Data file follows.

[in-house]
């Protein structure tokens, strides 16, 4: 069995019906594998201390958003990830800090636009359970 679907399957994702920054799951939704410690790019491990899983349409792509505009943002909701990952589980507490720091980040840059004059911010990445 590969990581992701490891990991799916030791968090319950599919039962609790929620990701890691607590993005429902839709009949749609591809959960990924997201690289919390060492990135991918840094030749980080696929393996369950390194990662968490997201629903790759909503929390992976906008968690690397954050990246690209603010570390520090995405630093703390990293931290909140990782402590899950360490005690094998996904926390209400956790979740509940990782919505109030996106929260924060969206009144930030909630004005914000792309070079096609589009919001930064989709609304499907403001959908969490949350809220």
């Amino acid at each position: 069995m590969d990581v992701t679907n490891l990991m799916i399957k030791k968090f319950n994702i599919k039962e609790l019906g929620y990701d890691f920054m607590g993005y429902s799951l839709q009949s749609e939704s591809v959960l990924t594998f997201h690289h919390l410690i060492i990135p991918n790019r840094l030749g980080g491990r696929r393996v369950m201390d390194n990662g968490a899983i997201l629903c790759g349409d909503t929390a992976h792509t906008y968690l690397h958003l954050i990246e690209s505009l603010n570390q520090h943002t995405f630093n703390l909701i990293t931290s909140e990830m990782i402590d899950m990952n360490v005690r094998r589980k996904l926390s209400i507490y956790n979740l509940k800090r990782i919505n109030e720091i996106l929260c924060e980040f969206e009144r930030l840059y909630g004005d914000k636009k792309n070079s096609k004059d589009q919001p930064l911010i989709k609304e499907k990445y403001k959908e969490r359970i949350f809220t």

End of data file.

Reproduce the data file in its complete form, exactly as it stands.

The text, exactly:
[in-house]
């Protein structure tokens, strides 16, 4: 069995019906594998201390958003990830800090636009359970 679907399957994702920054799951939704410690790019491990899983349409792509505009943002909701990952589980507490720091980040840059004059911010990445 590969990581992701490891990991799916030791968090319950599919039962609790929620990701890691607590993005429902839709009949749609591809959960990924997201690289919390060492990135991918840094030749980080696929393996369950390194990662968490997201629903790759909503929390992976906008968690690397954050990246690209603010570390520090995405630093703390990293931290909140990782402590899950360490005690094998996904926390209400956790979740509940990782919505109030996106929260924060969206009144930030909630004005914000792309070079096609589009919001930064989709609304499907403001959908969490949350809220």
């Amino acid at each position: 069995m590969d990581v992701t679907n490891l990991m799916i399957k030791k968090f319950n994702i599919k039962e609790l019906g929620y990701d890691f920054m607590g993005y429902s799951l839709q009949s749609e939704s591809v959960l990924t594998f997201h690289h919390l410690i060492i990135p991918n790019r840094l030749g980080g491990r696929r393996v369950m201390d390194n990662g968490a899983i997201l629903c790759g349409d909503t929390a992976h792509t906008y968690l690397h958003l954050i990246e690209s505009l603010n570390q520090h943002t995405f630093n703390l909701i990293t931290s909140e990830m990782i402590d899950m990952n360490v005690r094998r589980k996904l926390s209400i507490y956790n979740l509940k800090r990782i919505n109030e720091i996106l929260c924060e980040f969206e009144r930030l840059y909630g004005d914000k636009k792309n070079s096609k004059d589009q919001p930064l911010i989709k609304e499907k990445y403001k959908e969490r359970i949350f809220t």